Get Zhenhai essential facts below. View Videos or join the Zhenhai discussion. Add Zhenhai to your PopFlock.com topic list for future reference or share this resource on social media.

Clockwise from the top: Zhaobao Hill, Zhenhai Harbor Area, Anyuan Fort, Ningbobang Museum, Zhenhai Skyline
Clockwise from the top: Zhaobao Hill, Zhenhai Harbor Area, Anyuan Fort, Ningbobang Museum, Zhenhai Skyline
Zhenhai District in Ningbo City
Zhenhai District in Ningbo City
Ningbo in Zhejiang
Ningbo in Zhejiang
CountryPeople's Republic of China
Sub-provincial cityNingbo
Time zoneUTC+8 (China Standard)
Traditional Chinese
Simplified Chinese
Literal meaningSuppressingtheSea

Zhenhai[a] is a district and former county of the sub-provincial city of Ningbo in Zhejiang Province in eastern China. It has a population of 200,000.[when?]


The town of Zhenhai grew up at the foot of Zhaobao Hill on a tongue of land at the mouth of the Yong River about 12 miles (19 km) north-east of central Ningbo.[1]

Under the Qing, the city walls covered a circuit of 3 miles (5 km) and rose to 20 feet (6 m).[1] The British captured Zhenhai on 10 October 1841 during the First Opium War, dismantling its former citadel. The Zhenhai Coastal Battery was the site of the 1885 Battle of Zhenhai during the Sino-French War.[3]

In the later 19th century, Zhenhai was protected from the sea by a dike about 3 miles (4.8 km) long, made of large blocks of hewn granite.[1]

Zhenhai has suffered severe long-term air pollution mainly emanating from the Ningbo Petro-Chemical Economic and Technical Development Zone built on its eastern coast. The zone is home to nearly 200 chemical plants including Zhenhai Refining and Chemical Corporation (ZRCC), a subsidiary of Sinopec and the largest oil refinery in China, LG-Yongxing, the largest ABS plastic producer in China and Zhenhai Port Liquid Chemical Dock, the largest liquid chemical dock in China. In September, 2007, 400 tones of acrylonitrile leaked from the LG-Yongxing plant and polluted air and underground water around adjacent areas.[4][5] In late April, 2012, three million bees died in an orchard in Xiepu Town next to the Petro-Chemical Zone because of pollutants discharged by a chemical plant.[6] Research has shown that the ratio of deaths from cancer in Zhenhai rose significantly between 2007 and 2009.[7]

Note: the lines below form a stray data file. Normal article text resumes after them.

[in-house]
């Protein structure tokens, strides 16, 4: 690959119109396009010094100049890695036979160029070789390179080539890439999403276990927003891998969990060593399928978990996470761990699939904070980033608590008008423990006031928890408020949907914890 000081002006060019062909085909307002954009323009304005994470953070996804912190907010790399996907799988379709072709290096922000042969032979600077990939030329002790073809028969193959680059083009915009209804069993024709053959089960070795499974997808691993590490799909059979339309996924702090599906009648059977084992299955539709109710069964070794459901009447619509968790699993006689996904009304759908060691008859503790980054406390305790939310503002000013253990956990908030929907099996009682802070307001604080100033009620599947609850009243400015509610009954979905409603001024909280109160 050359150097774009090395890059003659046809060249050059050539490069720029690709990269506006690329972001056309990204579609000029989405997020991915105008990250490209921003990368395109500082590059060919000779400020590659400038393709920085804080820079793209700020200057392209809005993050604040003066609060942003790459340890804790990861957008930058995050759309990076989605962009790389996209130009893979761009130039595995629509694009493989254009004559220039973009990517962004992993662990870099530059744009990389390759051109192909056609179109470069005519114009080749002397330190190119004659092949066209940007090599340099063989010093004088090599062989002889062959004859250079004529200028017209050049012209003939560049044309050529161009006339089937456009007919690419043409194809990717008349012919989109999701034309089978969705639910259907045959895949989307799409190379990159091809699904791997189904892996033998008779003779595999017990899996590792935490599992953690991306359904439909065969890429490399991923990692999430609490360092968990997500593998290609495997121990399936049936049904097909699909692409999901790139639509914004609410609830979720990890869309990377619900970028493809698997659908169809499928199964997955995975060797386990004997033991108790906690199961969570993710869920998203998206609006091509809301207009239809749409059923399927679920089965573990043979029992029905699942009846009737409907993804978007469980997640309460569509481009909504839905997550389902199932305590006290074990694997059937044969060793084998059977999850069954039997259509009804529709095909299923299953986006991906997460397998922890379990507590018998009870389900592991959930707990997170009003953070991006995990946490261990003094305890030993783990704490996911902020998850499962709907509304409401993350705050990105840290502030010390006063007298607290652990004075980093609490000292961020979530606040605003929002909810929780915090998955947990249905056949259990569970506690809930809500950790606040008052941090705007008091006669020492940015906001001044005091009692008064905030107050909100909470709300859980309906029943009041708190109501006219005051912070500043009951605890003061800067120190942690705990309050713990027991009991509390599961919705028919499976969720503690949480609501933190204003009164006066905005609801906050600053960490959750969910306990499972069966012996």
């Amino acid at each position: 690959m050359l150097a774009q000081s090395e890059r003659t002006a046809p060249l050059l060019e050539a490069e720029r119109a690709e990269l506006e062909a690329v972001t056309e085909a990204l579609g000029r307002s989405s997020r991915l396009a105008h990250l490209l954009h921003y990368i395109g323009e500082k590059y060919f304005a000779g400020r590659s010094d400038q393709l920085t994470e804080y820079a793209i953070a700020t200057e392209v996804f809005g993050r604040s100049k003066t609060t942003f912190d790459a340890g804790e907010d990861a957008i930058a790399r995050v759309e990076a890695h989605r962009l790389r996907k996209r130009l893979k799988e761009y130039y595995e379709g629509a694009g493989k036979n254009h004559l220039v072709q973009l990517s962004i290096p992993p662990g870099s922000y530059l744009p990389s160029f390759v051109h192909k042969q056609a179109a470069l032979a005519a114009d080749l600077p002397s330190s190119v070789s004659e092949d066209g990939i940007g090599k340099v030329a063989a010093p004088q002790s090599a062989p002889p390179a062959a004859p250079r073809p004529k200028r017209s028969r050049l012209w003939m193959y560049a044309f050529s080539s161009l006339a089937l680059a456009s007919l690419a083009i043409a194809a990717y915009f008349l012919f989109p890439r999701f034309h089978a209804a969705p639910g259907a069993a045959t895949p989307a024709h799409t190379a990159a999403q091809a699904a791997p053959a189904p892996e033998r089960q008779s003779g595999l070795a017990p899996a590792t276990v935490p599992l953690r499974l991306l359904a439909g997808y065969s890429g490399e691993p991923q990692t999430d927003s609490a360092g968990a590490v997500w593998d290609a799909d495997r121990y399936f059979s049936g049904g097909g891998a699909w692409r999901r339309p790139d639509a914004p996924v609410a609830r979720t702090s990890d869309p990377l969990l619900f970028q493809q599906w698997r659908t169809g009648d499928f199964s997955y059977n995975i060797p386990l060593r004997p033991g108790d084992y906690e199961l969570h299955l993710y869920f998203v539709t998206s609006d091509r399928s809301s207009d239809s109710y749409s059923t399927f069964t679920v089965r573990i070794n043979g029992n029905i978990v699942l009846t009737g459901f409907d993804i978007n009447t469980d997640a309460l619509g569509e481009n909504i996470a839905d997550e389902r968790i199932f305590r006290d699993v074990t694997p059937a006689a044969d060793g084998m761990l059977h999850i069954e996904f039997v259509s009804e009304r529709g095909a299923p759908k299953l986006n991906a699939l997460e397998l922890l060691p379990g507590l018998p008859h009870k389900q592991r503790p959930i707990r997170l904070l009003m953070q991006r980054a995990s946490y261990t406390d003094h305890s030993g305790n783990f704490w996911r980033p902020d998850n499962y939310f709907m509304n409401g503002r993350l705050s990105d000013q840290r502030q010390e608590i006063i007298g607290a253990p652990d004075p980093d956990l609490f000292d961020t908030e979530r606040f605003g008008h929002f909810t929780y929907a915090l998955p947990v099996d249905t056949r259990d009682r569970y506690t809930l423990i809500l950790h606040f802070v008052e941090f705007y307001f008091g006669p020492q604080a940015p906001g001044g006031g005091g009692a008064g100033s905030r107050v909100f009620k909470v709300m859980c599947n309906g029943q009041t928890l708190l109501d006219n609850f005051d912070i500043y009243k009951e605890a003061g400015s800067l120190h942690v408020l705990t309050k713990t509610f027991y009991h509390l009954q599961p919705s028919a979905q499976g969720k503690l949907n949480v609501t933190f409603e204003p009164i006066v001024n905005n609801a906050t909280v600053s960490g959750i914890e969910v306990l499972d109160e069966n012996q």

From May16 to 17, 2002, residents in Zhenhai launched protests against environmental degradation caused by the chemical industry, blocking the district's traffic on its main streets.[8] In October, 2012, angry people staged demonstrations against a giant petro-chemical project scheduled by ZRCC and clashed with police. The 50 billion yuan ($8 billion) integrated investment project, according to some reports, will affect more than 9800 households. Many argue that the environment in Zhenhai has been tremendously overloaded and the new project will bring even more harm to the ecosystem.[9]

Administrative divisions



Notable individuals


  1. ^ Other romanizations of Zhenhai include Chin-hae,[1]Ching-hai,[1]Chinhai,[2] and Chên-hai.[2]
  1. ^ a b c d e EB (1878).
  2. ^ a b EB (1911).
  3. ^ Decennial Reports on the Trade Navigation Industries, Etc., of the Ports Open to Foreign Commerce in China and Corea, and on the Conditions and Development of the Treaty Port Provinces China. 1893. p. 346
  4. ^ "Zhenhai successfully deal with a chemical leak accident ()" (in Chinese). Ningbo Daily. 2007-10-09. Retrieved .
  5. ^ "Advanced techniques for water pollution prevention ()". Ministry of Science and Technology of the People's Republic of China. August 2011. pp. 167-168. Retrieved .
  6. ^ "3 million bees died without evidences, reasons and remains to be investigated (300? ?)" (in Chinese). Apple Daily. 2012-05-06. Retrieved .
  7. ^ Qingwei Yang; Zijun Feng; Jiaan Fang (March 2011). "Malignant tumor mortality and reduction of life span in Zhenhai District of Ningbo during 2007~2009". Chinese Rural Health Service Administration.
  8. ^ "Big events in Zhenhai, 2002 (2002?)" (in Chinese). Zhenhai Archive. 2007-10-10. Retrieved .
  9. ^ E China city defends chemical plant after protests
  10. ^ "- www.xzqh.org" (in Chinese). XZQH. Retrieved .


Coordinates: 29°58?N 121°43?E / 29.96°N 121.72°E / 29.96; 121.72

  This article uses material from the Wikipedia page available here. It is released under the Creative Commons Attribution-Share-Alike License 3.0.



Music Scenes